3. Thirdly, take care of yourself and reevaluate constantly if you’re actually doing it. Real sleep is taking care of yourself. 5 hours on your phone is not. Writing down your thoughts is taking care of yourself or even reflecting thoughtfully with specific questions. Ruminating and endless worry is not. Treating yourself to a specific treat at a specific time is taking care of yourself. A mindless spending spree is not. (Who is going to take care of you when the money you so desperately needed for the essentials is gone. How painful is that scenario in the long run?)
  4. Finally, vacations are temporary. It’s nice to get away. It’s nice to wander aimlessly. It’s nice to just be. But vacations should also be rejuvenating and not just in the “day spa” sense. But catching up on loose ends could leave you a bit less stressed when you head back to school or work. It might seem like added stress to address things during a vacation, but in the long term, resolution of problems can be the biggest stress relief. The primary point I wanted to make however, is to invest some time 30 minutes to an hour (even a day if your life provides for it) getting your mindset right for your return to work. Time off is an opportunity to prepare for when you have to be on again. This prep should not be approached as a grim duty. It is something you get to do, because if you were working or stressed from school, your mind may not be ripe for it. It can be as simple as making a list for the week ahead, writing some affirmations that lay out a more positive outlook on the coming days, laying out an update to your morning routine, making a list of revised priorities, or just reflecting on the things you promised yourself that you would do when you returned. As for the last one, my mind often seems as if its been wiped once I leave work on that last day. One last suggestion: simply choosing to sit and meditate may be all you need as the “lead domino” to get things going in a positive direction. Because believe or not, vacations end. It’s best to find a way to accept it positively rather than fighting (“Sunday Blues” style) with it during your last few moments of respite. Dreading the inevitable is often so much worse than the reality. Plan for the future so that you can return to appreciating the present.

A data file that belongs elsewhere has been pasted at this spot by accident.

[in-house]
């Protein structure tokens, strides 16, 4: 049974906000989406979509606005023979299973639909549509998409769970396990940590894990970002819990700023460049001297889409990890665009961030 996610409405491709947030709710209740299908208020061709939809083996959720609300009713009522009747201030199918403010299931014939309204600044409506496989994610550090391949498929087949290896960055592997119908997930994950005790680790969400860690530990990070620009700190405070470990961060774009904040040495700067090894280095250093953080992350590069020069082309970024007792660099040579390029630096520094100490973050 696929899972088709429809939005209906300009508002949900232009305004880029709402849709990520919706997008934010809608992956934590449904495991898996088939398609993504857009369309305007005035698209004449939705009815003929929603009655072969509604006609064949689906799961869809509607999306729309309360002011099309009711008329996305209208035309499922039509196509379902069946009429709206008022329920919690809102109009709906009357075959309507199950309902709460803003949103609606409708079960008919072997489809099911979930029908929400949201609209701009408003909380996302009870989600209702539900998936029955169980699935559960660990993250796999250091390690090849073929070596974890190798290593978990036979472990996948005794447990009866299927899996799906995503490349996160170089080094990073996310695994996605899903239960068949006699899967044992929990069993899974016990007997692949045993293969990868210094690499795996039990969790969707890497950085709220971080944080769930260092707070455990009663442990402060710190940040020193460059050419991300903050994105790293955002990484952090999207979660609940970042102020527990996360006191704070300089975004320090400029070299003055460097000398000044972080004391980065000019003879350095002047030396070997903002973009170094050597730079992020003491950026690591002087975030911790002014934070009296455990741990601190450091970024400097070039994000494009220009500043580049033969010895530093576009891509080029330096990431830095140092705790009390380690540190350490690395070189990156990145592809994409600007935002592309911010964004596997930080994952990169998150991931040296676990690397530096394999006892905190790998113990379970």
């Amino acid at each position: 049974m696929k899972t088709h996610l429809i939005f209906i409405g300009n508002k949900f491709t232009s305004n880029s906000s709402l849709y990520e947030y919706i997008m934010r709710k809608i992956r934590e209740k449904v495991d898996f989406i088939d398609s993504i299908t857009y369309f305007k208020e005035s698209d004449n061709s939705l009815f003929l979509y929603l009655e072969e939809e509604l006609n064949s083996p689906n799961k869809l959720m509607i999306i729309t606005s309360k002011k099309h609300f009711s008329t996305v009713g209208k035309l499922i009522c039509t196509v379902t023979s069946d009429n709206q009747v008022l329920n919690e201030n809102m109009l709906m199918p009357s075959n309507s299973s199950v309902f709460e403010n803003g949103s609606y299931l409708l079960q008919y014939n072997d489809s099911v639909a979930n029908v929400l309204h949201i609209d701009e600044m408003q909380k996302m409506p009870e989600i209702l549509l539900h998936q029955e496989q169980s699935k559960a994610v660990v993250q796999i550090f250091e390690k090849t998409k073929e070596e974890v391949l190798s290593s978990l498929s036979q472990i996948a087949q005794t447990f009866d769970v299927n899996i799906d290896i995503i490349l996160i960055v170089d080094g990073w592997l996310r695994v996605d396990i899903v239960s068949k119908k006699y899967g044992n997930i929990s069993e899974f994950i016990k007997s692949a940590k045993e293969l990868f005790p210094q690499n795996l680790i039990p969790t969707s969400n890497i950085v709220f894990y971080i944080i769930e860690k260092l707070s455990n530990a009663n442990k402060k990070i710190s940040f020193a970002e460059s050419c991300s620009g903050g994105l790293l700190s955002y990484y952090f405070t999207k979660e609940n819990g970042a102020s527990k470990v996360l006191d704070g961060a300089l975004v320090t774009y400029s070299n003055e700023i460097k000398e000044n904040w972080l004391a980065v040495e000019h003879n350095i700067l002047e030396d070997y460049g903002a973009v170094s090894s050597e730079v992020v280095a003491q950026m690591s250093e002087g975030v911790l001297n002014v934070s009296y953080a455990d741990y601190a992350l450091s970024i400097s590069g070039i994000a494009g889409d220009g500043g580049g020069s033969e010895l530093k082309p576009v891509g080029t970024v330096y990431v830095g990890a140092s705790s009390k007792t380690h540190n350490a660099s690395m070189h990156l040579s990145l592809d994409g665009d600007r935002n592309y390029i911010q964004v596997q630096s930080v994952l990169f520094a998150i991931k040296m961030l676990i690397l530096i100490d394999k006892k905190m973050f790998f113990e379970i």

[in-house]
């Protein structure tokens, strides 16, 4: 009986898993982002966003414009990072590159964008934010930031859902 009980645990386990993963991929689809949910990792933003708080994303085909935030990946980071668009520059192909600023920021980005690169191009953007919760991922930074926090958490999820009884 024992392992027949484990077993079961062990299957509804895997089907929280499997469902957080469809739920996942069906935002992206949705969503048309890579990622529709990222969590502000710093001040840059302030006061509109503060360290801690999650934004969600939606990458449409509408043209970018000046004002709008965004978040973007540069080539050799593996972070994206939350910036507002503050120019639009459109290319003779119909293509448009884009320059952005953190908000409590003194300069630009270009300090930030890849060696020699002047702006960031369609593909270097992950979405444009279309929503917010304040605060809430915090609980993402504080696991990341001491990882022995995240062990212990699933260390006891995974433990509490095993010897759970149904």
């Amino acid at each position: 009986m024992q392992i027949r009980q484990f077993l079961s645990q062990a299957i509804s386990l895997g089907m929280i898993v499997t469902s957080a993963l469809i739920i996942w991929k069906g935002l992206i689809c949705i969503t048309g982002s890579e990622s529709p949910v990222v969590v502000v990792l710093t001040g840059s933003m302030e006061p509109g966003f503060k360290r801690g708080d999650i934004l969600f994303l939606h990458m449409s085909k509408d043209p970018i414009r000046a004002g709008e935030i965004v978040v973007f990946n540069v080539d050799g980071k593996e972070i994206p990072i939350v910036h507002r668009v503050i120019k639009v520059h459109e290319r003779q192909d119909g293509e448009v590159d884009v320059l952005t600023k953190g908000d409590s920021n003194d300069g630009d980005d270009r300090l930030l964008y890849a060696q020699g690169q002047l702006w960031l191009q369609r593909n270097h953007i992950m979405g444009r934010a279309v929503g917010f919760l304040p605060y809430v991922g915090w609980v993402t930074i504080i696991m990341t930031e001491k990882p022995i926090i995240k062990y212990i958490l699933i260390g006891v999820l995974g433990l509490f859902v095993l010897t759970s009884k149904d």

I know I tend to get preachy, but still it’s a style thing. I’m refining it. I mostly scratch my own itch and then share the tools (after cleaning them up for you… lol). So take it or leave it. If nothing else, I hope it’s interesting to you. I’m not going to do a drawn out conclusion, because I am still on vacation. It seems like it could be a full day. ahead of me. So enjoy yourselves and continue to move forward. Thank you for reading this, and I hope that you are well and prosperous. (I mean this not only for the new year, but for all time.) Peace and love!


Author: Patrick Norris

Writer. Prince fan. Teacher. Husband. Father of 3. Spiritual aspirant. I promise to tell you more (if you really wanna know). As time goes on, you may come to know me pretty well. Hopefully, I can come to know you better, too!